In browsing around and asking around about the O’Keefe case, I just ran across the latest appeals court action and found that Oklahoma Christian University has, in fact, raised the “ecclesiastical abstention doctrine” which it refers to as the “church autonomy doctrine”. It is asking the appeals court to raise the stay and allow it to return to district court and file a motion to dismiss the case altogether on that basis.

Link to Oklahoma Christian University’s latest filing with the appeals court:

Link to Michael O’Keefe’s latest filing with the appeals court:

Update March 16, 2024

Kevin Jacobs is one of Michael O’Keefe’s lawyers and appears to be representing him at the district court level while someone else handles the appellate work. Kevin was president of Oklahoma Christian University for about 5 years (1996-2001). He was married to the daughter (Morrow Beth Baird) of one of the university’s founders, James O. Baird. They split shortly after Kevin unexpectedly resigned at age 41. Kevin and Juliet married in 2015.

Here is a link to the Oklahoma City newspaper, The Oklahoman, YouTube channel broadcast featuring Michael O’Keefe (April 1, 2022).

Here’s another link to an Oklahoma City News 9 TV YouTube broadcast in January of 2023, featuring O’Keefe’s lawyer Kevin Jacobs.

The Wisconsin Supreme Court has just published an opinion denying a religious exemption from unemployment tax to Catholic related organizations. I think its discussion is quite relevant to the Byers v. FC and O’Keefe v. OC cases.

Links to the Wisconsin Supreme Court Opinion:

Hemant Mehta has published this article about that case, though he does not mention or deal with any relevance to the Byers and O’Keefe cases:

That Wisconsin Supreme Court case decided yesterday has a lot to say on the subject applicable to Byers and O’Keefe. One point in particular that caught my attention is shown below, from 1978:

Update March 17, 2024

Peter J. Reilly published a guest article, from me, on his blog at:

Update March 18, 2024

The Mormons (Church of Latter-Day Saints) is certainly having its problems with members and former members over the use of contributions. There are now lots of cases in the works, with billionaire James Huntsman, perhaps, leading the charge. His case has been in the works for awhile and a 9th Federal Circuit Court of Appeals has just scheduled a rehearing for September 2024. Following is a link to one of the documents filed by the church requesting the rehearing.

Update March 28, 2024

Here is a link to a case out of Florida and reported in October 2023, regarding a bonafide minister and disputes with a church. Mostly the minister lost on the basis of the ecclesiastical abstention doctrine, but one issue appears to have survived (regarding control of a piece of real property that was a parsonage). I don’t have the latest information on the case.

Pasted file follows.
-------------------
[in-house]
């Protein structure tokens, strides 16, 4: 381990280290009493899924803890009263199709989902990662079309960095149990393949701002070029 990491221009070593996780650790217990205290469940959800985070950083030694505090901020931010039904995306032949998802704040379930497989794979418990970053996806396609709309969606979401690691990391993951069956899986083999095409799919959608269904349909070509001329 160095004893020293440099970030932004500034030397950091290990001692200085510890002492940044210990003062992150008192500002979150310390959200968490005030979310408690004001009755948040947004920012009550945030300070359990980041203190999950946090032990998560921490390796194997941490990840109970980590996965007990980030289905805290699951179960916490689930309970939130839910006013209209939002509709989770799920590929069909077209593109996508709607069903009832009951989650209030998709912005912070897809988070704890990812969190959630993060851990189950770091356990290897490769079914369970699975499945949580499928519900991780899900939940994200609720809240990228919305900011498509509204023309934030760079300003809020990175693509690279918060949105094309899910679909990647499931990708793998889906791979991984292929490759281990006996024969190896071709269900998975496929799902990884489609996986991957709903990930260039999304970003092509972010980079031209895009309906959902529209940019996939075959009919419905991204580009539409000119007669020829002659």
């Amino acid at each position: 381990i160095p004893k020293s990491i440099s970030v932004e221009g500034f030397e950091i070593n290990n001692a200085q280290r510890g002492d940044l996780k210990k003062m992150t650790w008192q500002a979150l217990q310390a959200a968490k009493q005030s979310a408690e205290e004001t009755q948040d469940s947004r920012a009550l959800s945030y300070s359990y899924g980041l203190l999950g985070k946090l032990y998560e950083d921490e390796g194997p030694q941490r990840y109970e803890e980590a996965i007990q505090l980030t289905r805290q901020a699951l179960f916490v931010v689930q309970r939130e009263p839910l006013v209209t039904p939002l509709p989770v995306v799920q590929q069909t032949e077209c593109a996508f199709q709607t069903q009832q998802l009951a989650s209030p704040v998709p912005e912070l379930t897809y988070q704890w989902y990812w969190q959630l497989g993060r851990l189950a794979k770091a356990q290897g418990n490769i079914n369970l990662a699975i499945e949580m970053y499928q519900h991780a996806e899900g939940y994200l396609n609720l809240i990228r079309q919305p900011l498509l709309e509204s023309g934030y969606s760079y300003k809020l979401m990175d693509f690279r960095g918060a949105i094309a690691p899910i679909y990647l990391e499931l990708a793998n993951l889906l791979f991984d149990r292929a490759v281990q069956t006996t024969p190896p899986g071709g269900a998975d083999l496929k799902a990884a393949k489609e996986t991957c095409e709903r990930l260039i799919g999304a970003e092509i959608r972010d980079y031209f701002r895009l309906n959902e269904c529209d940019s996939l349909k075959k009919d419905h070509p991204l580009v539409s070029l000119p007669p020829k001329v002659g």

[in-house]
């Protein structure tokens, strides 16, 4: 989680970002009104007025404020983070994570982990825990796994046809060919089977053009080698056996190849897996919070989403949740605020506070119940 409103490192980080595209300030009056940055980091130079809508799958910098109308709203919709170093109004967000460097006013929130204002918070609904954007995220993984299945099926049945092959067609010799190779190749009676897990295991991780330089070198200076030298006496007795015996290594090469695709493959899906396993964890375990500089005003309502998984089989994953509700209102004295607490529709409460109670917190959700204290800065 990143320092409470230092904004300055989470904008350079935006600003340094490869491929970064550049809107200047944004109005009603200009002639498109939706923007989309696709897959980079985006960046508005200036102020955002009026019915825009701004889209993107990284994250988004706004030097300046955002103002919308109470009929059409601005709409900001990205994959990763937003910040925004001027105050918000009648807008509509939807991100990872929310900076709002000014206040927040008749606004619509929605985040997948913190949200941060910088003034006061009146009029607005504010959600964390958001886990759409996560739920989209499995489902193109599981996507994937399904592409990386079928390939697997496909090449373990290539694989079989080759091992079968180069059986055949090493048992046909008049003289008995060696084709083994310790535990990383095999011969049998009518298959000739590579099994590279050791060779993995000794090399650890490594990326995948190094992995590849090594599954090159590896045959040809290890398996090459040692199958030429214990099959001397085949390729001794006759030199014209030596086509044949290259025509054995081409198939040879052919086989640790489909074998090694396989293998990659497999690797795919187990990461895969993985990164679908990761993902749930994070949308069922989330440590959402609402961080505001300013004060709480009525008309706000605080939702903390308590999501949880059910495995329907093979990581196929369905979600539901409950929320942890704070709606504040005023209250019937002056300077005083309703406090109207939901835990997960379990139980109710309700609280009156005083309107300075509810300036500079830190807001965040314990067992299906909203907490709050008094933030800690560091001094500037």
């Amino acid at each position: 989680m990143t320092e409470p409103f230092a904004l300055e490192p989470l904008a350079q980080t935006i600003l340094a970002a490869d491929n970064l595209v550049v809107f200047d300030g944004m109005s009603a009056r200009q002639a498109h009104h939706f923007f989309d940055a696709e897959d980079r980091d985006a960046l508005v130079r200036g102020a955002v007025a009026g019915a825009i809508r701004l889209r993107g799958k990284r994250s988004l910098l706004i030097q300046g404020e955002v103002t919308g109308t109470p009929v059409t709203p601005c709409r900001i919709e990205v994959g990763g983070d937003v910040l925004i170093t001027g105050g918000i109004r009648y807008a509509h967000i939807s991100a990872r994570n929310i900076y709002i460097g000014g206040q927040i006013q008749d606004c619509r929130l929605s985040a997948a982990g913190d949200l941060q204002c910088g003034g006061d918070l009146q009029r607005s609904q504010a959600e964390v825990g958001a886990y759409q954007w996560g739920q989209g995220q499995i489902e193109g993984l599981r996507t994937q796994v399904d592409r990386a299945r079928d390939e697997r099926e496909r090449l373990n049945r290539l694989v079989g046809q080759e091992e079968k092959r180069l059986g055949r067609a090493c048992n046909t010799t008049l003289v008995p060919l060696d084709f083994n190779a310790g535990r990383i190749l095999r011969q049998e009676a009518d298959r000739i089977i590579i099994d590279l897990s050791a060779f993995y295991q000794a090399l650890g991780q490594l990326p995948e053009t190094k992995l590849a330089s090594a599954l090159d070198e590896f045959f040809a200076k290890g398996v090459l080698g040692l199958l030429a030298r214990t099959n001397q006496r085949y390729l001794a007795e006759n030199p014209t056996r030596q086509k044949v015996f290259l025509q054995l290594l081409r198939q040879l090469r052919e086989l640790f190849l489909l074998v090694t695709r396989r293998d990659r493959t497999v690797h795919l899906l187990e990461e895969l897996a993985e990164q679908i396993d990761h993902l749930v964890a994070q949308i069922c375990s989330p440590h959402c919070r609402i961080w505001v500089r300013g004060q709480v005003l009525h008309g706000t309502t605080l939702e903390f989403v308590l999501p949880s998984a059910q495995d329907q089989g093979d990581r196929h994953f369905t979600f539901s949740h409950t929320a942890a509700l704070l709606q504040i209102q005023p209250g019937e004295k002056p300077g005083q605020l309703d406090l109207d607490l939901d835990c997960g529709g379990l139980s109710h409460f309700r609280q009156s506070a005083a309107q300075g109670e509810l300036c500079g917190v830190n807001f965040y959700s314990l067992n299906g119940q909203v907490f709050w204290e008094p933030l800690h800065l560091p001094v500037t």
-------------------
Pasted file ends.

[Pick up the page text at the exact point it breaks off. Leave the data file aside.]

Update March 30, 2024

Here’s an article on a Baptist case that may be having oral arguments before a federal appeals court on April 4, 2024.

Latest docket history in McRaney case referenced above:

Link to Will McRaney’s latest FaceBook video report on his case:

Link to another news article about a World Vision case where it lost because the woman involved was not considered a “minister”:

Update on World Vision case:

(Trial in that case, McMahon v. World Vision, is currently set for June 4, 2024.)

Update March 31, 2024

Will McRaney, referenced above, in his latest FaceBook video discussing his case, also notes that former head of Southwest Baptist Theological Seminary Adam Greenway, just files suit against the seminary and one of its executives for defamation. This will be another test of the “ecclesiastical abstention doctrine” as it applies to Baptists. Link to COMPLAINT filed March 20, 2024 is:

Link to Baptist Standard article on Greenway’s suit:

Update April 1, 2024

South Carolina Law Review on “Ecclesiastical Abstention Doctrine”!


Update April 2, 2024

The latest media on the McRaney case:

Update April 3, 2024

Link to 20-page amici brief filed by 61 Baptists in support of Will McRaney:

Update April 4, 2024

A news report following today’s oral arguments in McRaney v. NAMB can be found at:

Update April 5, 2024

A couple of tweets regarding yesterday’s oral arguments in the McRaney v. NAMB case:

There is also this video discussion of the McRaney v. NAMB case:

Link to archived recording of oral arguments in McRaney v. NAMB:

Update April 7, 2024

Peter J. Reilly, Forbes contributor, has posted an update on the O’Keefe and Byers cases on his blog at:

Update April 15, 2024

The recently fired president of Calvin University has just filed suit against the university. It may be just a matter of time until the university invokes the “ecclesiastical abstention doctrine” in order to get the case dismissed.

Link to Bob Smietana Religion News article:

Link to federal COMPLAINT: